Care Dimensions Physician Shares Her Personal Connection to Hospice
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Care Dimensions Physician Shares Her Personal Connection to Hospice

Physician Finds Personal Connection to Hospice

Bob and Nancy Otovic met at a Fourth of July carnival in 1948. He was 22, a quiet and reserved World War II Navy veteran. Always smiling, Nancy, 22, was a people-person. They married one year later, settled in Danvers. Over 63 years they raised ten children and welcomed 17 grandchildren and 5 great-grandchildren. For the Otovics, life was full and happy.

When Nancy was diagnosed with Alzheimer’s disease, the couple had been enjoying retirement – gardening and socializing with friends. Over the next decade, Bob took care of Nancy with tenderness, filling in the gaps and balancing the bad days as Alzheimer’s took its toll. In 2010, it became apparent to their children that the Otovics needed help. In addition to dementia, Nancy suffered from debilitating physical problems, including polymyalgia rheumatica and osteoarthritis. Bob, who had his own chronic pain issues, was tired and finding it increasingly more difficult to care for his beloved wife.

Nancy’s daughter and namesake, Nancy Otovic, MD, made a bold and generous offer. She sold her house and moved back into her childhood home. "I wanted my parents to remain in the house they loved," she said.

Dr. Otovic had recently taken a job with Care Dimensions as a hospice and palliative care physician, following 15 years in family medicine. Juggling her full-time job at Care Dimensions while serving as her parents’ caregiver was challenging for Dr. Otovic. "I’m a hospice physician and I thought I could do it all. It was hard admitting I was struggling," she said. Her mother needed constant help with daily activities such as bathing and eating. She was in a lot of pain. Dr. Otovic turned to her colleagues at Care Dimensions for their end-of-life clinical expertise and compassion to help her care for her mother.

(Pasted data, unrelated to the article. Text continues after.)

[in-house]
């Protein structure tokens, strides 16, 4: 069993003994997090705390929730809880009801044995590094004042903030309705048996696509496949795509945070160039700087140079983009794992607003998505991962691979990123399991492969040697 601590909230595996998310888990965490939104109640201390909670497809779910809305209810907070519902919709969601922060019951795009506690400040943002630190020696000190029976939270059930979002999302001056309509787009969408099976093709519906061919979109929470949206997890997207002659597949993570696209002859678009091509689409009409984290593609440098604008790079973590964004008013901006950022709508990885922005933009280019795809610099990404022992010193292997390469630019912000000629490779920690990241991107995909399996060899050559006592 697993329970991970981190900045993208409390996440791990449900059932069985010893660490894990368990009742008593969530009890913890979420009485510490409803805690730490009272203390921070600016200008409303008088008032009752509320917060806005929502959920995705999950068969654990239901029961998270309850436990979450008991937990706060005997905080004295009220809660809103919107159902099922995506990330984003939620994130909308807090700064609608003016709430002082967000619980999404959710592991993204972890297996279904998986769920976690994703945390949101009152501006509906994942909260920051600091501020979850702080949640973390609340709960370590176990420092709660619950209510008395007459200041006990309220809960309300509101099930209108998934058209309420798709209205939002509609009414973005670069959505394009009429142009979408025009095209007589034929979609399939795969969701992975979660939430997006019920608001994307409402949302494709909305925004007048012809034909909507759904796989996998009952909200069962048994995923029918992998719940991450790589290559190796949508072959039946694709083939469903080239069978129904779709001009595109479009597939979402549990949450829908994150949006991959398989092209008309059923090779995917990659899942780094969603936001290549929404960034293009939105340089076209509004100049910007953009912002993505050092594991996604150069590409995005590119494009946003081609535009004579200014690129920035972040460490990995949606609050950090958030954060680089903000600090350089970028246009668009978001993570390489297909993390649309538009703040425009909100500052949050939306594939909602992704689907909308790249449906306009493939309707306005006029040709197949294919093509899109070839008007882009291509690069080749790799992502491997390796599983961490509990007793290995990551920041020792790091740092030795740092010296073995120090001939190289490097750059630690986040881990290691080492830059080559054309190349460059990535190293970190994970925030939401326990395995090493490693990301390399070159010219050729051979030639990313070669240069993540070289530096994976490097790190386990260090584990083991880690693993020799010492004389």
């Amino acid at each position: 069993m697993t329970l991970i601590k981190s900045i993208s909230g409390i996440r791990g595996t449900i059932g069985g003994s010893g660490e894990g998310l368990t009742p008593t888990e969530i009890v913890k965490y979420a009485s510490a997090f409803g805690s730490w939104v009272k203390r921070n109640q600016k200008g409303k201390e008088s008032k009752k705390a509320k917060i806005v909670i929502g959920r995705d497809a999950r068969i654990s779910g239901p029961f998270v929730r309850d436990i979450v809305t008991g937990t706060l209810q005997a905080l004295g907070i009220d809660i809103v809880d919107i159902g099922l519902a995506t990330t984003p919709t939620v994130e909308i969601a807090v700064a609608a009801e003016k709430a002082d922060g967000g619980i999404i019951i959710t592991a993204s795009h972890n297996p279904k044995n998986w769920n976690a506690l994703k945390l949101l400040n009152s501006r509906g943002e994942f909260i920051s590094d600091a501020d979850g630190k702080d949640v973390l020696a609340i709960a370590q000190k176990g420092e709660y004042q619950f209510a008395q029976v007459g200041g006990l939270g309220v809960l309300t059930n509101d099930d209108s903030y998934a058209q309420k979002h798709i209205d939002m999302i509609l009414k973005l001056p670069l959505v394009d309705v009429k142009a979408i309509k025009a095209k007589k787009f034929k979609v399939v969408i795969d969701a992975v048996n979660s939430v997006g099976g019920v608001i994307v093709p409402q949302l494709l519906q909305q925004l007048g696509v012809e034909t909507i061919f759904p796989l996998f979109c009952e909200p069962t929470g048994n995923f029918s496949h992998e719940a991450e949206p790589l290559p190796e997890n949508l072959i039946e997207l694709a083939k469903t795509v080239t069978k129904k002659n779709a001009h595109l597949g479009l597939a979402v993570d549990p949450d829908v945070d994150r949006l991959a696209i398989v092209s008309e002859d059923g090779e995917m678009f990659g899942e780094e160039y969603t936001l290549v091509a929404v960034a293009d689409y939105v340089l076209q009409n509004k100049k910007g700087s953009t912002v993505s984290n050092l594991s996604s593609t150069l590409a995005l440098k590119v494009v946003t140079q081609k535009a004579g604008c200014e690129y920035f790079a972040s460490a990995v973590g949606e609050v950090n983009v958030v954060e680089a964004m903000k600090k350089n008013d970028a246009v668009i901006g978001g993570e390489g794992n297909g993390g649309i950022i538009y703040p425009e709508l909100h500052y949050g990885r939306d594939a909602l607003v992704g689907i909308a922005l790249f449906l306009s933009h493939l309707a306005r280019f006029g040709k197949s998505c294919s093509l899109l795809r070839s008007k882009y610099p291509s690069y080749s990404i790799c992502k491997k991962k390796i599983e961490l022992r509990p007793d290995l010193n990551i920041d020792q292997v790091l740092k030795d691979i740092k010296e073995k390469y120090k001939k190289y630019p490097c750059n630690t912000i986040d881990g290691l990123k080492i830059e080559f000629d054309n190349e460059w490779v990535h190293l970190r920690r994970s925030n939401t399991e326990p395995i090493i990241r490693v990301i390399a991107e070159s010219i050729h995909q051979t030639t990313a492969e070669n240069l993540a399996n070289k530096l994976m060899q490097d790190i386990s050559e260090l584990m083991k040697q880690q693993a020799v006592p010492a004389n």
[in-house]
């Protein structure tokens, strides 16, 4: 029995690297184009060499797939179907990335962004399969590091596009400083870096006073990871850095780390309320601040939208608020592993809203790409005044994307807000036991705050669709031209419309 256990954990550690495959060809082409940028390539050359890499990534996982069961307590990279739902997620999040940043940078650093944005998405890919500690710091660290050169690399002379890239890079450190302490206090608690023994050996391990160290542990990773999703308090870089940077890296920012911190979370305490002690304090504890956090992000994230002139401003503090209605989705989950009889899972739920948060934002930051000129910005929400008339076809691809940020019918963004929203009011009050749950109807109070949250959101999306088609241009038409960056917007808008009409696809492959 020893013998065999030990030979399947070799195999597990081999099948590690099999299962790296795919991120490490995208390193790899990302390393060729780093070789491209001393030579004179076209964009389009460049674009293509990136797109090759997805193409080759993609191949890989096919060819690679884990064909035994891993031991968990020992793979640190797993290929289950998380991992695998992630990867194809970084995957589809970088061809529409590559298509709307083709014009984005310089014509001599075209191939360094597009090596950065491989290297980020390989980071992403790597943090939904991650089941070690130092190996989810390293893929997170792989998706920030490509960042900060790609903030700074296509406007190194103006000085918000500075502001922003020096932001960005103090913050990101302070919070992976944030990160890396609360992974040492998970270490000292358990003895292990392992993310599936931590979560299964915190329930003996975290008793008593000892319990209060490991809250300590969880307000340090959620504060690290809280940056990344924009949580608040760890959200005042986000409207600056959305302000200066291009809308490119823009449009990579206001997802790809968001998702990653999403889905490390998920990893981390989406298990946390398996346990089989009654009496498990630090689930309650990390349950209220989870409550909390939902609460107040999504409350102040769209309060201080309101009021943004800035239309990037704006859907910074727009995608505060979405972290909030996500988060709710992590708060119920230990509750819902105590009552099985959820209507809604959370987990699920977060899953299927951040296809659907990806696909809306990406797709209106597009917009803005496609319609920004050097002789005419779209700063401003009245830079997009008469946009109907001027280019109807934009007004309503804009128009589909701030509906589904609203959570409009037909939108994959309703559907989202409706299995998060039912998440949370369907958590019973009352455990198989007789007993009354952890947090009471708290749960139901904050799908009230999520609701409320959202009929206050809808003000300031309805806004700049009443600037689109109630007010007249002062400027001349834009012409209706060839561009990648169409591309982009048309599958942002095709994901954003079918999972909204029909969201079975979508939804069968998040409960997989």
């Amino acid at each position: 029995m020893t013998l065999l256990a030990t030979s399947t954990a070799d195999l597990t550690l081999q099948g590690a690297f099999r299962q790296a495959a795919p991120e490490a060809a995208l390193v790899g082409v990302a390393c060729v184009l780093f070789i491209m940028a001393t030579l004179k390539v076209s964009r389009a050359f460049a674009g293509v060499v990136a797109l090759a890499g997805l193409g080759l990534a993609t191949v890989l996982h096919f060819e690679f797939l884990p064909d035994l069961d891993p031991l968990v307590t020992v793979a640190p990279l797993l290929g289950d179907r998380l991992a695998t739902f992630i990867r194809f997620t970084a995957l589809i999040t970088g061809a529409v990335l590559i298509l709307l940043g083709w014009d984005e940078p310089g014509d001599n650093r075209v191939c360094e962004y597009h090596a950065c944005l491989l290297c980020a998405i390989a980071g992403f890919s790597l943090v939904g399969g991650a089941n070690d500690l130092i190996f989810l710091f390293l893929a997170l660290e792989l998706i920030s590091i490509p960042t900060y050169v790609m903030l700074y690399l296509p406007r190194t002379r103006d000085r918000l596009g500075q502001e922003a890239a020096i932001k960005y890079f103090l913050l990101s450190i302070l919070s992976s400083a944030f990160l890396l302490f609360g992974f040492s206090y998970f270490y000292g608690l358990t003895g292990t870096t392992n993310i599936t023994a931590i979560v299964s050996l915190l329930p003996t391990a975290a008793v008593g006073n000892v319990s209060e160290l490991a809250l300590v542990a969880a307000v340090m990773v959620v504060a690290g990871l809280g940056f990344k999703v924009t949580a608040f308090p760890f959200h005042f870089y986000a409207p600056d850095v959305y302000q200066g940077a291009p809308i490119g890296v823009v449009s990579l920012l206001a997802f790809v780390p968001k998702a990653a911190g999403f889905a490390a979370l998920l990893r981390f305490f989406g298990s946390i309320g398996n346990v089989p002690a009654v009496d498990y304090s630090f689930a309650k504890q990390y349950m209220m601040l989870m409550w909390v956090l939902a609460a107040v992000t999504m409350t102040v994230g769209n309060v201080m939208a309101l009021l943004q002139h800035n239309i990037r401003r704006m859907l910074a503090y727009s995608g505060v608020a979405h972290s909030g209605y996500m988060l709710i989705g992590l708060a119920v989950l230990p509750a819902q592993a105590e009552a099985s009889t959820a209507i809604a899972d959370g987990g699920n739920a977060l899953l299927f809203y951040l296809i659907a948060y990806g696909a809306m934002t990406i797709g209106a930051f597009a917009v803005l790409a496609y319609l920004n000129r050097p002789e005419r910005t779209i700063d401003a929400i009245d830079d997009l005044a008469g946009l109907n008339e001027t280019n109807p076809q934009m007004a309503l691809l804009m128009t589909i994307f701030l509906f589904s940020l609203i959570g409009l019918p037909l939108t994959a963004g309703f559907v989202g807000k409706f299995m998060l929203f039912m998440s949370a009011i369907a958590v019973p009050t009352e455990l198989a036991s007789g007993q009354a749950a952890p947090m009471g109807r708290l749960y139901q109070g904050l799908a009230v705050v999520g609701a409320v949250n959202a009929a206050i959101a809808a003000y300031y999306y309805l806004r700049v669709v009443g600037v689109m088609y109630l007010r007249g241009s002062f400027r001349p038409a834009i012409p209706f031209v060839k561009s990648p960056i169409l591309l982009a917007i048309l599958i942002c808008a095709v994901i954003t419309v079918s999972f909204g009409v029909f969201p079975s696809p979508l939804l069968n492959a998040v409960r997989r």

"The biggest challenge is letting people in your house," said Dr. Otovic. "It can feel invasive. As a physician, I felt the same as everyone else. And I battled about the decision with my dad who was resistant to outside help. I told him, ‘I need to start being a daughter and you need to be a husband again.’ We needed more help." she said.

"The hospice team became our second family and another set of eyes for me," said Dr. Otovic. "Dr. DePodesta recommended pain medication, our nurse watched for side effects and our hospice aide became like a sister to me. She was cheerful and so patient with my mom."

After Nancy fell and broke a vertebrae in her back, she was admitted to the Kaplan House for its hospital-level care. Three weeks later at age 85, she died. "She was comfortable and at peace," said Dr. Otovic. "The hospice team there was so supportive."

Bob began receiving hospice care a few years after his wife died when his health began to decline rapidly. "His life wasn’t the same without her," said Dr. Otovic. Care Dimensions assembled the original team and they resumed their place at the Otovics' home. This time, it was an easy transition for Bob who felt he was welcoming old friends. He even consented to massage therapy for pain relief. After a fall at home, Bob was admitted to the Kaplan House for pain and symptom management. He passed away quietly there, four days before his birthday on June 24, 2013.

Dr. Otovic speaks from the heart and from experience when extolling the virtues of hospice care. She says hospice has changed her life forever. "I will never leave this wonderful profession," she said. "Hospice makes a difference in the world. We manage pain, mend fences and bring people together. Hospice is not hope for a cure, but hope for comfort and dignity. And, at the end of life, that is what is most important."

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